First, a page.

Genetics plays a significant etiological role in late-life neurodegenerative diseases like Alzheimer’s disease (AD), Parkinson’s disease (PD) and frontotemporal dementia (FTD). What is less clear is when these genes exert their effects that increases one’s risk for development of such a disease. Several studies have suggested that APOE, a well-established gene related to AD, may already affect cognition and brain morphology during early life. To test these and similar hypotheses, we examined data from the Generation R Study, a birth cohort based in Rotterdam, The Netherlands. We assessed APOE allele status for all children, and additionally calculated polygenic risk scores for AD, PD and FTD. We aim to establish whether these genetic markers relate to cognitive function, neuroimaging markers and similar phenotypes.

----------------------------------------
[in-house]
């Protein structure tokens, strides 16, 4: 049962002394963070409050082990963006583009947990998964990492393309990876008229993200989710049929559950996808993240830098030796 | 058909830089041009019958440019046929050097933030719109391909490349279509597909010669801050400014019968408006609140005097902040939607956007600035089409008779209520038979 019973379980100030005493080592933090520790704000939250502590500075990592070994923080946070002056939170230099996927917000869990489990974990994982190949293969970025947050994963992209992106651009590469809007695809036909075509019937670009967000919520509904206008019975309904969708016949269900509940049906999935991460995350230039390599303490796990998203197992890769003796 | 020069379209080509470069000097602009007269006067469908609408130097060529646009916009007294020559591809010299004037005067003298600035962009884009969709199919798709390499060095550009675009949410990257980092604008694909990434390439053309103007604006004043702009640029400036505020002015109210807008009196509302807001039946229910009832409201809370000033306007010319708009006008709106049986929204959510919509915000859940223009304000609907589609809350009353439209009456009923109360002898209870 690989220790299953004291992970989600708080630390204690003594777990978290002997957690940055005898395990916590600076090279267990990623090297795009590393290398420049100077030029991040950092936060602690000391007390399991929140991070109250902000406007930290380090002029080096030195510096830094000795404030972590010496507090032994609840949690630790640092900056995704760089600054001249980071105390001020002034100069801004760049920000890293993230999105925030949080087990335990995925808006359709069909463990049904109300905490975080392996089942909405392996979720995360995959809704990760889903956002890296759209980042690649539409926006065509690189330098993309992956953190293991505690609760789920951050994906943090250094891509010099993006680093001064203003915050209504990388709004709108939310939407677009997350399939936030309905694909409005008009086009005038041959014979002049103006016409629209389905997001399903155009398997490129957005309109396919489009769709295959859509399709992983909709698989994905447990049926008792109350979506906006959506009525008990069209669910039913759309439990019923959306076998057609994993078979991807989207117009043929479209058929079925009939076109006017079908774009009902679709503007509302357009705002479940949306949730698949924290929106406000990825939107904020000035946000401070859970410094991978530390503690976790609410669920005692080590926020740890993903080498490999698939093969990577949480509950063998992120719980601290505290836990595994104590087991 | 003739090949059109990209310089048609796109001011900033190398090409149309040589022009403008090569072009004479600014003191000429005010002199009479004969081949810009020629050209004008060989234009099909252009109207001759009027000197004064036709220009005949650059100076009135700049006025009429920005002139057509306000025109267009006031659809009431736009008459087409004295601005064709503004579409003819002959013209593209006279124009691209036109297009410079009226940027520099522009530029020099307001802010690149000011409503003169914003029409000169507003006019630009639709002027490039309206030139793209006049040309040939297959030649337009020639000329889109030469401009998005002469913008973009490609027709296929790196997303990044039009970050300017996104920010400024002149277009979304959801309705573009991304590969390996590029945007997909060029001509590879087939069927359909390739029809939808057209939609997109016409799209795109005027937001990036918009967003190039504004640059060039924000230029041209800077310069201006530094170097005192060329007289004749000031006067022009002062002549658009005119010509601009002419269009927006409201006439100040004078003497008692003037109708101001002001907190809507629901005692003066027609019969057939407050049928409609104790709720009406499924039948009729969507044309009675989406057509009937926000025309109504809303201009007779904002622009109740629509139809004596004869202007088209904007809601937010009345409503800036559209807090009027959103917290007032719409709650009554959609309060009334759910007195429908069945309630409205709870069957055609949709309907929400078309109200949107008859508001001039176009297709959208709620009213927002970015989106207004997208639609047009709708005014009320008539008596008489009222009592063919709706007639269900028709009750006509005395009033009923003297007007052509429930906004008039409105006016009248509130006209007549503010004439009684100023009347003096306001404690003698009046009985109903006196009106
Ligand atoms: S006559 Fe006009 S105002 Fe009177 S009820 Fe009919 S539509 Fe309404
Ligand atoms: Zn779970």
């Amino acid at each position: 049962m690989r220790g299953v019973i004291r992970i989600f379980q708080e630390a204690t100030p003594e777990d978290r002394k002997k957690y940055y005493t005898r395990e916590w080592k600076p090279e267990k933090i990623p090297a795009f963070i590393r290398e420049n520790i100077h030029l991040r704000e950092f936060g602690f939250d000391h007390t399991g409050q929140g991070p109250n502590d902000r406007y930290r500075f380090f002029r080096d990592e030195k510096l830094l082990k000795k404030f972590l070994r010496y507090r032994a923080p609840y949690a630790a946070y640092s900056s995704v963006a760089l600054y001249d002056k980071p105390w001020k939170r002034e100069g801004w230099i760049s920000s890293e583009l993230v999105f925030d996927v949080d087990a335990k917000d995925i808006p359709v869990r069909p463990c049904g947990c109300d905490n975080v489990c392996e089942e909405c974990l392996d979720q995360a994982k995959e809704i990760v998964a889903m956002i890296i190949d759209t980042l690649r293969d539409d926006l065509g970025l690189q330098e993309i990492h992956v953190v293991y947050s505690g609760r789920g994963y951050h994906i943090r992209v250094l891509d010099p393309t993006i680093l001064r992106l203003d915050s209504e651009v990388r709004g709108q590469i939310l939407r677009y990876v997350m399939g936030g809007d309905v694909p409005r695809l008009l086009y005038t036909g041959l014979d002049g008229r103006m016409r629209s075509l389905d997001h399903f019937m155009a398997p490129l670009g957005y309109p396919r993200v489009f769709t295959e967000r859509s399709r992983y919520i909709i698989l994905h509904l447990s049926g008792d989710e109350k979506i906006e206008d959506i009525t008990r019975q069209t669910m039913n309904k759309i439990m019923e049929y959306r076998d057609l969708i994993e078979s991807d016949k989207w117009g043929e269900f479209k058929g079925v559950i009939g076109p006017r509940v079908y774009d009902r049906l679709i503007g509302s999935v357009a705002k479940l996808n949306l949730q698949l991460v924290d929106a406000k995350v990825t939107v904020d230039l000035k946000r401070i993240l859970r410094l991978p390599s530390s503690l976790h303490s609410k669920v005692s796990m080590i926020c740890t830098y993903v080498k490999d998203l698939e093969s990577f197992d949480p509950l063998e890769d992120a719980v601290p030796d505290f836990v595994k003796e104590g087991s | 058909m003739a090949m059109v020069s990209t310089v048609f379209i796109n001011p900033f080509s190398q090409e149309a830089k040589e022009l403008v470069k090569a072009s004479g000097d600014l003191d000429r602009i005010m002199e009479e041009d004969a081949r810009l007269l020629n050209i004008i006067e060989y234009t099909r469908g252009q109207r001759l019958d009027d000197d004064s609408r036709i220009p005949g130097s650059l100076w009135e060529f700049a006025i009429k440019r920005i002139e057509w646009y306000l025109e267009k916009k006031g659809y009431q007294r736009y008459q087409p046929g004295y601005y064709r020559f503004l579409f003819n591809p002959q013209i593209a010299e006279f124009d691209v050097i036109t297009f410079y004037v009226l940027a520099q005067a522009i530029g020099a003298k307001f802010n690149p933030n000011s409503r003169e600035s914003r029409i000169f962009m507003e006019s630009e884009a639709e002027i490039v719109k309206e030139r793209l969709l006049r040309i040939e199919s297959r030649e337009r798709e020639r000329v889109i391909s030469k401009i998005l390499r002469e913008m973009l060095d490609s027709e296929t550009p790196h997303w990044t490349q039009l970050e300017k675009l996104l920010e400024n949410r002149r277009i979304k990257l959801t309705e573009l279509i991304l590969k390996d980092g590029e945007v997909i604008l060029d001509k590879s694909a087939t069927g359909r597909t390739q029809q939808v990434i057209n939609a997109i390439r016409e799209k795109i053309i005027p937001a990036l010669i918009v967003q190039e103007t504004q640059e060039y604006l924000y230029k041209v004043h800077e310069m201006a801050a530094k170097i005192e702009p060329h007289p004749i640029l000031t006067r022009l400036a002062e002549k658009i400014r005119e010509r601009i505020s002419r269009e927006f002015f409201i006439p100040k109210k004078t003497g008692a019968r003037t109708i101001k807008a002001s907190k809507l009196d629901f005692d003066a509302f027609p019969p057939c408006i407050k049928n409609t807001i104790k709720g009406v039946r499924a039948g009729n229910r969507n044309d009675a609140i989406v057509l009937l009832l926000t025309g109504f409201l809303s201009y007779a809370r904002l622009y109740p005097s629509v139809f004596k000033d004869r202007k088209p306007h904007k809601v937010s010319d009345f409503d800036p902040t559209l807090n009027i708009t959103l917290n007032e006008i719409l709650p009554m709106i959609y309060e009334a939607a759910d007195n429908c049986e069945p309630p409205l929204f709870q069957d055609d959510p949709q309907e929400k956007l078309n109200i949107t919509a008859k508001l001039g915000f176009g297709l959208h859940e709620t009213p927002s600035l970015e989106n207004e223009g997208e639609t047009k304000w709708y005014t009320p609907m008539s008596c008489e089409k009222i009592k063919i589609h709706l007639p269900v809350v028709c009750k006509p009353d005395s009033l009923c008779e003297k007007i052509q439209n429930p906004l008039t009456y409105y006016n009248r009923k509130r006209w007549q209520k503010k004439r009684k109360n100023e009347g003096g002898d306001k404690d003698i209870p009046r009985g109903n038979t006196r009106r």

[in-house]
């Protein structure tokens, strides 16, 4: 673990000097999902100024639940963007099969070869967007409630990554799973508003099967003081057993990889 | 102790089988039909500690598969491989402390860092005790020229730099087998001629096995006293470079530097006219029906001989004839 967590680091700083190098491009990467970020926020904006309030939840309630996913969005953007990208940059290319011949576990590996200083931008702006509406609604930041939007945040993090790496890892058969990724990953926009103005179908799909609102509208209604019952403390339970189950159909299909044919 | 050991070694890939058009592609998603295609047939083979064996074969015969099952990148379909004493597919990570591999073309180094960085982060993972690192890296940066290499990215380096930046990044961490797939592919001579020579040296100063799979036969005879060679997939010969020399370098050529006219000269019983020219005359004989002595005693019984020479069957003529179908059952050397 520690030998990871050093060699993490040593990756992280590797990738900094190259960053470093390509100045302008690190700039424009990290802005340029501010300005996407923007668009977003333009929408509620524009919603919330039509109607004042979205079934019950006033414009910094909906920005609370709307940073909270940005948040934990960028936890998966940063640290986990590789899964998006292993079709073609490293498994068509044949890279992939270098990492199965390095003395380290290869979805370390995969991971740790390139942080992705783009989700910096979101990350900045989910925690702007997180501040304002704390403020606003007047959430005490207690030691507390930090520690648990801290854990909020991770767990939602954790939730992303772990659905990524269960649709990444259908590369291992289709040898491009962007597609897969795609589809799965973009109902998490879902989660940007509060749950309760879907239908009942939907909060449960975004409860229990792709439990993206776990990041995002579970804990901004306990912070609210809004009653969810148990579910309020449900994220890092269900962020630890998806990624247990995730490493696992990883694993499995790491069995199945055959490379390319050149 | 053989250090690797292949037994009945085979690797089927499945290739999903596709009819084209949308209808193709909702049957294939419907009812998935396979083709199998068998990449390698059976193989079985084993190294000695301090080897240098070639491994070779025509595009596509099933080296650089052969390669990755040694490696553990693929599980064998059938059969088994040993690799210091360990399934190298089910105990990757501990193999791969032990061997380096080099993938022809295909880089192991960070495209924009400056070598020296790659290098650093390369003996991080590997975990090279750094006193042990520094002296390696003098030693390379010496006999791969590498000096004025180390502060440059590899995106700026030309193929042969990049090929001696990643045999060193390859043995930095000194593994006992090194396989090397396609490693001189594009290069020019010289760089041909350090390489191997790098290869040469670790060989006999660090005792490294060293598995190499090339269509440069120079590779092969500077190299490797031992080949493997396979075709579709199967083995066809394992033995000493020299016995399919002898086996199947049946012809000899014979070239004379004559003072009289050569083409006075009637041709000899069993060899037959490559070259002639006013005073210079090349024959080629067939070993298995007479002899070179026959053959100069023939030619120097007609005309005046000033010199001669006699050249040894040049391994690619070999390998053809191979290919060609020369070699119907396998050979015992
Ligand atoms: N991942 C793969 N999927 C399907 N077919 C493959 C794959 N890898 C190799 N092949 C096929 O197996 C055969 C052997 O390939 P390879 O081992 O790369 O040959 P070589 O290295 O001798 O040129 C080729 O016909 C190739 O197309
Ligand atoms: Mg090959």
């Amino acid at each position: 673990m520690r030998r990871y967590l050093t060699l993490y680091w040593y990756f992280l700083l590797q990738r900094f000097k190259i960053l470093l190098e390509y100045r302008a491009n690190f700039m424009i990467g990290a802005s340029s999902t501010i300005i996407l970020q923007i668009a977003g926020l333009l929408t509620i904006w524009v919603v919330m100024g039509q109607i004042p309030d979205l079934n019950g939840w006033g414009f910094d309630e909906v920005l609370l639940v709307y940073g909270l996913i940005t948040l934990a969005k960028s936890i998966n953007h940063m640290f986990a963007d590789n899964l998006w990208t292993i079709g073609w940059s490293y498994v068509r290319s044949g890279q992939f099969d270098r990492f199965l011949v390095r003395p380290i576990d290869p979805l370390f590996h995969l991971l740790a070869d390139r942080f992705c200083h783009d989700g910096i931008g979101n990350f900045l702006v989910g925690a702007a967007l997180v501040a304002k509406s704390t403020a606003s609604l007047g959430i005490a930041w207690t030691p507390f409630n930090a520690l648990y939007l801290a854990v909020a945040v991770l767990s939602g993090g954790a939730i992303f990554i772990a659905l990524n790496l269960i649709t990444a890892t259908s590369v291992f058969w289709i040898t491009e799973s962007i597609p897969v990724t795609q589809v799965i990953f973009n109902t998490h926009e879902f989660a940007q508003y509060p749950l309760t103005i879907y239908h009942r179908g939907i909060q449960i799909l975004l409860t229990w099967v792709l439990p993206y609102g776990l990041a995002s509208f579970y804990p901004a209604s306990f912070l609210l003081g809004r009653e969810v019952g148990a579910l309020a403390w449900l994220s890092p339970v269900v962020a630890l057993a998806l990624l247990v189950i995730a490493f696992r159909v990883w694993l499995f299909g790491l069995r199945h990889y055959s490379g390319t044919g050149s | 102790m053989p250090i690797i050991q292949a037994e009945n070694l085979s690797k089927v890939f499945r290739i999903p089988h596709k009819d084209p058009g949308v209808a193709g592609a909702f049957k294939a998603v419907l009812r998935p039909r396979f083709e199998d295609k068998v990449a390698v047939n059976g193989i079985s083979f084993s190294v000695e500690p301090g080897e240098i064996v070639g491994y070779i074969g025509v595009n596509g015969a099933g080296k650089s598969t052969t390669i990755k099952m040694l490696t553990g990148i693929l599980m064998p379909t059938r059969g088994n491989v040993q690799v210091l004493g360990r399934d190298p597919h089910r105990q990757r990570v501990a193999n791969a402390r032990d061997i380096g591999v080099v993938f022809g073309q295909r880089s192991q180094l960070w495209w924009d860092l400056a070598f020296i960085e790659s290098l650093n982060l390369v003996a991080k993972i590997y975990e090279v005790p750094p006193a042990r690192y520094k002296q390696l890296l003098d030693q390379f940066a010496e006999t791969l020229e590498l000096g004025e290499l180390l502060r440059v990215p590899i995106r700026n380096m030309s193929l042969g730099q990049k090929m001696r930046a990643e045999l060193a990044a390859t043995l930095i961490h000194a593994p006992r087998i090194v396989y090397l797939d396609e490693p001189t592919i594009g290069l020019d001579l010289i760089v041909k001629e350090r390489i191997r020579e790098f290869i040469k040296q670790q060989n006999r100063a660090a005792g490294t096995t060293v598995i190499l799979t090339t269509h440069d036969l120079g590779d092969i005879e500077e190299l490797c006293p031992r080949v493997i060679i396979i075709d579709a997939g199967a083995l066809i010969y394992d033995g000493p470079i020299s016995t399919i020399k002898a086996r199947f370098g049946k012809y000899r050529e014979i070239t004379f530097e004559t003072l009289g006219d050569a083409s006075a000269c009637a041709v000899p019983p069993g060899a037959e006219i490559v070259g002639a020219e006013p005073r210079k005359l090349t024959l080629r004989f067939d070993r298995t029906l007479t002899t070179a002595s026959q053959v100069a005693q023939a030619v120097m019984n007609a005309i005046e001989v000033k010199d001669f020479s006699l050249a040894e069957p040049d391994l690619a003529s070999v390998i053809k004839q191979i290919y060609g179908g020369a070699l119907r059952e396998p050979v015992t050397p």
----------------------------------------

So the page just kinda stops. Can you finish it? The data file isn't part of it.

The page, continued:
Does polygenic burden for late-life neurodegeneration relate to early-life processes?